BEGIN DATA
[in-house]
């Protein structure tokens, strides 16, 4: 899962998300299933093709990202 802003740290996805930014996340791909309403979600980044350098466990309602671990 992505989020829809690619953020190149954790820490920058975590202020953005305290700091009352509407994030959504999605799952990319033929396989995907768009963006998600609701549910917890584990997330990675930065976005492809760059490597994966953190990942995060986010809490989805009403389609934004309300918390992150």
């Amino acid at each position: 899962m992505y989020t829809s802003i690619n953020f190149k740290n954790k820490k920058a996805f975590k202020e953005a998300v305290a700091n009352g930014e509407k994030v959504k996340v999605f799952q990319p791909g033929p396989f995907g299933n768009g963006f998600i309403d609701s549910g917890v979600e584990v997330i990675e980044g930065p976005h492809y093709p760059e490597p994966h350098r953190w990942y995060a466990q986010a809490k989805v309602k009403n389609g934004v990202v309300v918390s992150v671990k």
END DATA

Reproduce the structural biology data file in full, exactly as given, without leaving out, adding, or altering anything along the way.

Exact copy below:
[in-house]
């Protein structure tokens, strides 16, 4: 899962998300299933093709990202 802003740290996805930014996340791909309403979600980044350098466990309602671990 992505989020829809690619953020190149954790820490920058975590202020953005305290700091009352509407994030959504999605799952990319033929396989995907768009963006998600609701549910917890584990997330990675930065976005492809760059490597994966953190990942995060986010809490989805009403389609934004309300918390992150």
């Amino acid at each position: 899962m992505y989020t829809s802003i690619n953020f190149k740290n954790k820490k920058a996805f975590k202020e953005a998300v305290a700091n009352g930014e509407k994030v959504k996340v999605f799952q990319p791909g033929p396989f995907g299933n768009g963006f998600i309403d609701s549910g917890v979600e584990v997330i990675e980044g930065p976005h492809y093709p760059e490597p994966h350098r953190w990942y995060a466990q986010a809490k989805v309602k009403n389609g934004v990202v309300v918390s992150v671990k």